A number of advanced therapeutic medicinal products (ATMPs) are also in development and in active clinical trials, such as cell and gene therapies. Cell therapies involve the transplantation of live cells into the brain, using of preparations rich in DA progenitors, with the aim of replacing the lost DA neurons and restoring the nigrostriatal DAergic synapse. The proof-of-concept in this field was established using fetal DA cells, but current trials typically use human embryonic or induced pluripotent stem cells, which have been differentiated towards a DAergic fate (for comprehensive reviews, see [2, 3, 4, 5, 6]). Some gene therapy approaches involve the infusion of viral vectors into the caudate-putamen that express genes necessary for the biosynthesis of DA. Specifically, vectors harbouring L-DOPA synthesizing enzymes, tyrosine hydroxylase and guanosine-tri-phosphate-cyclohydrolase-1 (in combination with endogenous or vector-mediated aromatic L-amino acid decarboxylase) have been explored in preclinical and clinical settings [5, 7, 8, 9, 10]. Like the pharmacological interventions, these novel ATMPs also aim to replace the lost DA, but they have the advantage of (1) allowing targeted expression of DA in dennervated regions to avoid off-target effects and (2) inducing more constant, physiological release of DA, which is hypothesised to reduce the likelihood of developing motor side effects such as dyskinesias. Cell and gene ATMPs are well-established in their ability to improve motor dysfunctions in preclinical models of PD [11, 12] and many are currently in clinical trials [3, 5]. Thus, in this Commentary, the goal is to consider whether these ATMPs have the potential to impact a broader range of symptoms than just motor impairments, with a specific focus on the DA-dependent cognitive impairments in PD.

2. Is dopamine relevant to the cognitive symptoms of PD?

Although the primary hallmarks of PD are classic motor symptoms, there has recently been greater recognition of the wide variety of non-motor symptoms that manifest across the course of the disease and the significant impact of these non-motor symptoms on quality of life [13, 14]. Non-motor symptoms incorporate a wide variety of dysfunctions, ranging from cognitive and neuropsychiatric impairments to gastrointestinal dysregulation and sleep disturbances [15, 16, 17, 18, 19, 20]. Systematic tracking of symptom onset has demonstrated that many non-motor dysfunctions, including depression, anxiety and olfactory impairments, arise earlier in the course of PD, prior to the onset of the motor dysfunction, and many symptoms, such as those related to cognitive dysfunction, emerge during the late phases of the disease [21, 22, 23].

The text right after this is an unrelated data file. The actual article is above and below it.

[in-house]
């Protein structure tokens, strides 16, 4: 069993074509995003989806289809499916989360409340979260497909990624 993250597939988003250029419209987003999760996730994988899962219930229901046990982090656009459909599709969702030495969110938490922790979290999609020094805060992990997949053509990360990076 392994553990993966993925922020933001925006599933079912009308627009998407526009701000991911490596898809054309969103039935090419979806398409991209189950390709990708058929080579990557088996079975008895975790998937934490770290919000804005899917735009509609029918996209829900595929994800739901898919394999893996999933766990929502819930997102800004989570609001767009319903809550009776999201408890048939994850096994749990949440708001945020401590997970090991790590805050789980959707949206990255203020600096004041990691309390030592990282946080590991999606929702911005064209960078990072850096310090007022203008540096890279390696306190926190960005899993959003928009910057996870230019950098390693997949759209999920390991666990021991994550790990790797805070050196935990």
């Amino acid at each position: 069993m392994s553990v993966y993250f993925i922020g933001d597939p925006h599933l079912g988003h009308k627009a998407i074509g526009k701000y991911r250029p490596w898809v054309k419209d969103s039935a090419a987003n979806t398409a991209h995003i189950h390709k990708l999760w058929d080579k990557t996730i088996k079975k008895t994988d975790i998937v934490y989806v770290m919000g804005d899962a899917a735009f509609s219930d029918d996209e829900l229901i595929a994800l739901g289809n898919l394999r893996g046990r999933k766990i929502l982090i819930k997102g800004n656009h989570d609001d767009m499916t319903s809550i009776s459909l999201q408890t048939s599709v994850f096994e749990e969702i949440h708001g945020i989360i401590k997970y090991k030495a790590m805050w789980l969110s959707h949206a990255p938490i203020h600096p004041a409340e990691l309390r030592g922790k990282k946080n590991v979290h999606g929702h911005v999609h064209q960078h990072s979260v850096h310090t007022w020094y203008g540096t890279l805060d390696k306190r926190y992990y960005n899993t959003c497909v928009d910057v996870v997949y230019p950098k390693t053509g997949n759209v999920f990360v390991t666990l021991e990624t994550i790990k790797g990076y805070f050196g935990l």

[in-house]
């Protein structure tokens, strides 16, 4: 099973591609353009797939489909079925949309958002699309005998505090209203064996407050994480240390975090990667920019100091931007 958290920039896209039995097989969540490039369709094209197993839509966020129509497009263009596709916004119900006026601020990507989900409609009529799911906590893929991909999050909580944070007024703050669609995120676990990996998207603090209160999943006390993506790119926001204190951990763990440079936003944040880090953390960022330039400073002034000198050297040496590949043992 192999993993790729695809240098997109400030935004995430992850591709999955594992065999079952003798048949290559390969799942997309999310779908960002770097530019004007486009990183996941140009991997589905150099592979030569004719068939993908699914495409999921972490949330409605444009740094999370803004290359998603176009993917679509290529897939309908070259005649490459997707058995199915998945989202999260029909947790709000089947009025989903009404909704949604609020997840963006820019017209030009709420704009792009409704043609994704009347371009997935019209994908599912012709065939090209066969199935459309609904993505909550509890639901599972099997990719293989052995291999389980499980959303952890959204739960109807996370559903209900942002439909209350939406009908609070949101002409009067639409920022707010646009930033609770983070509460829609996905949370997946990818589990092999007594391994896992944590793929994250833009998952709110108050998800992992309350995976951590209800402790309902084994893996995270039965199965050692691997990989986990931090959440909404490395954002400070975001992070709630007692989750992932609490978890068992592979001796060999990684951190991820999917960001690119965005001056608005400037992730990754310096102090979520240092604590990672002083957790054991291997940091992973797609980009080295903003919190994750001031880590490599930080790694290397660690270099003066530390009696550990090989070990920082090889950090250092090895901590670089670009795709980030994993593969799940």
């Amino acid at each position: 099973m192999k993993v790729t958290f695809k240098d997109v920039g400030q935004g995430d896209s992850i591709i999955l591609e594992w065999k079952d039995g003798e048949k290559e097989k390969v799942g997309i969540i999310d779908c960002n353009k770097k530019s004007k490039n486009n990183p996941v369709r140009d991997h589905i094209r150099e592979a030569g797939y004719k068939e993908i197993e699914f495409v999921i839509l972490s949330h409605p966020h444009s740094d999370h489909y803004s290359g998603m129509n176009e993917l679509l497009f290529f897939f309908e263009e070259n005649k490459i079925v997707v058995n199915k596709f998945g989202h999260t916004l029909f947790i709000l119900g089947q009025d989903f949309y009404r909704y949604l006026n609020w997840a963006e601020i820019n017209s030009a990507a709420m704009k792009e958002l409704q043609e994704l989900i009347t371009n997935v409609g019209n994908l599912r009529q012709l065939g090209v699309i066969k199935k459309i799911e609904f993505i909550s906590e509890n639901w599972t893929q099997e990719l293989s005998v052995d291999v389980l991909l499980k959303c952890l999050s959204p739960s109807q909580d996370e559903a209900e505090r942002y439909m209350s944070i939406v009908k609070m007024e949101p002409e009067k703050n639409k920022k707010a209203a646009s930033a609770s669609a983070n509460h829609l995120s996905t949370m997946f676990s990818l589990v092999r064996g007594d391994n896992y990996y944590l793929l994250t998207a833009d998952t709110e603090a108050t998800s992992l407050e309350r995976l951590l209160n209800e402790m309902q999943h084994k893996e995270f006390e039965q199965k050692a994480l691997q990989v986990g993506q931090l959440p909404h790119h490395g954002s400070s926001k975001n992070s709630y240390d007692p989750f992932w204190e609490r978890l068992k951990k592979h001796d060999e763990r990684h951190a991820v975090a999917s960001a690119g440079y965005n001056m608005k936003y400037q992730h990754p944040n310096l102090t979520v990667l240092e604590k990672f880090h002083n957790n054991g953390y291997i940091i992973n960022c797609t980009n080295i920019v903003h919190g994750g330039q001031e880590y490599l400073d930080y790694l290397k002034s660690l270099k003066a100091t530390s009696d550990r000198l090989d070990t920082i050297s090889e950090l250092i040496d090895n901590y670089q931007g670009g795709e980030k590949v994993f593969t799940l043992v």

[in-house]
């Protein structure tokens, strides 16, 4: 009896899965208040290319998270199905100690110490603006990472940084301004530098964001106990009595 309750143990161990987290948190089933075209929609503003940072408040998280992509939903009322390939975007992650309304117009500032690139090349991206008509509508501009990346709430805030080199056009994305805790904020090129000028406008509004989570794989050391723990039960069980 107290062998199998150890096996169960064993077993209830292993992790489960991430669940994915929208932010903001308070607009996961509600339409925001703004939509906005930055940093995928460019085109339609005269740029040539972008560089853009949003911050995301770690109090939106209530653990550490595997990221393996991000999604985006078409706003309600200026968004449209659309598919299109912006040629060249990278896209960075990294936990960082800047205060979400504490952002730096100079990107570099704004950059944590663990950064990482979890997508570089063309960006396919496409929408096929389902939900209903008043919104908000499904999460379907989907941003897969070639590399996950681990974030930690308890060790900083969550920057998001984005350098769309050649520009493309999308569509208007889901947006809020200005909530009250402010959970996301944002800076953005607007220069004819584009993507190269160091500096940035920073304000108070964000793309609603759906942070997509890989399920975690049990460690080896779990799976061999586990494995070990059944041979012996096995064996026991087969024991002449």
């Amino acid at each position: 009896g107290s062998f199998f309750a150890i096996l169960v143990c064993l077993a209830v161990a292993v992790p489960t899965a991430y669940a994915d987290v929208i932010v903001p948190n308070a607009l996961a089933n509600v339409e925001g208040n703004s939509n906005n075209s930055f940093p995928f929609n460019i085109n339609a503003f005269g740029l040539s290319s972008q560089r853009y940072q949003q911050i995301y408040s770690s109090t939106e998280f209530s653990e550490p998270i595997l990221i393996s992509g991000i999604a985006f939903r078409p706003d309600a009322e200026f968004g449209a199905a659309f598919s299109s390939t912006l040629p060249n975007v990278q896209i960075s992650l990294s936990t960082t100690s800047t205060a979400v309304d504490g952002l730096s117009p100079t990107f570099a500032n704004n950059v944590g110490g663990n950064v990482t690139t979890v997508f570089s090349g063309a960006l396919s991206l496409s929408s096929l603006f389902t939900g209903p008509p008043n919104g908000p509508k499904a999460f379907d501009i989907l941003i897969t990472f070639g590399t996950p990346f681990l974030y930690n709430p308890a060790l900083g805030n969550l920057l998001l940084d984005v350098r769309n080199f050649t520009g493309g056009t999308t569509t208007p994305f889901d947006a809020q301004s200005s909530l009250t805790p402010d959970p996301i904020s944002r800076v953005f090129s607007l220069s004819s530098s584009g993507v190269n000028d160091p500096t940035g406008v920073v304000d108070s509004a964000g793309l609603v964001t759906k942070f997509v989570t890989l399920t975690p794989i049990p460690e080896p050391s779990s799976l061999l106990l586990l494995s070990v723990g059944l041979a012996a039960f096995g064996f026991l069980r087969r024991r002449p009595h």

Given the complexity of the PD syndrome, it is clear that dysfunctions within numerous neurotransmitter systems, including the DAergic, noradrenergic, serotonergic, and cholinergic systems, as well as the formation of Lewy bodies, the neuroinflammatory profile and the discrete patterns of cell death, will all converge to elicit the multifaceted pattern of symptoms that manifest as the disease progresses. Historically, the loss of midbrain substantia nigra (SNc) DA neurons has been strongly associated with the emergence of the motor impairments and changes to non-DA systems has been associated with many cognitive symptoms. However, in both patient populations and in rodent models, more controlled, systematic analysis of the relationship between neurological insult and behaviour has revealed an important role for DA in several cognitive and neuropsychiatric impairments. Moreover, the perception that the DAergic ventral tegmental area (VTA) neurons are relatively spared in PD has been challenged numerous times, with at least 9 independent analyses of post-mortem brain tissue revealing ~53% loss of VTA cells (in brains with ~67% loss of SNc neurons) [24]. Thus, it is reasonable to consider the impact of this notable mesolimbic/mesocortical degeneration on the cognitive features of the disease.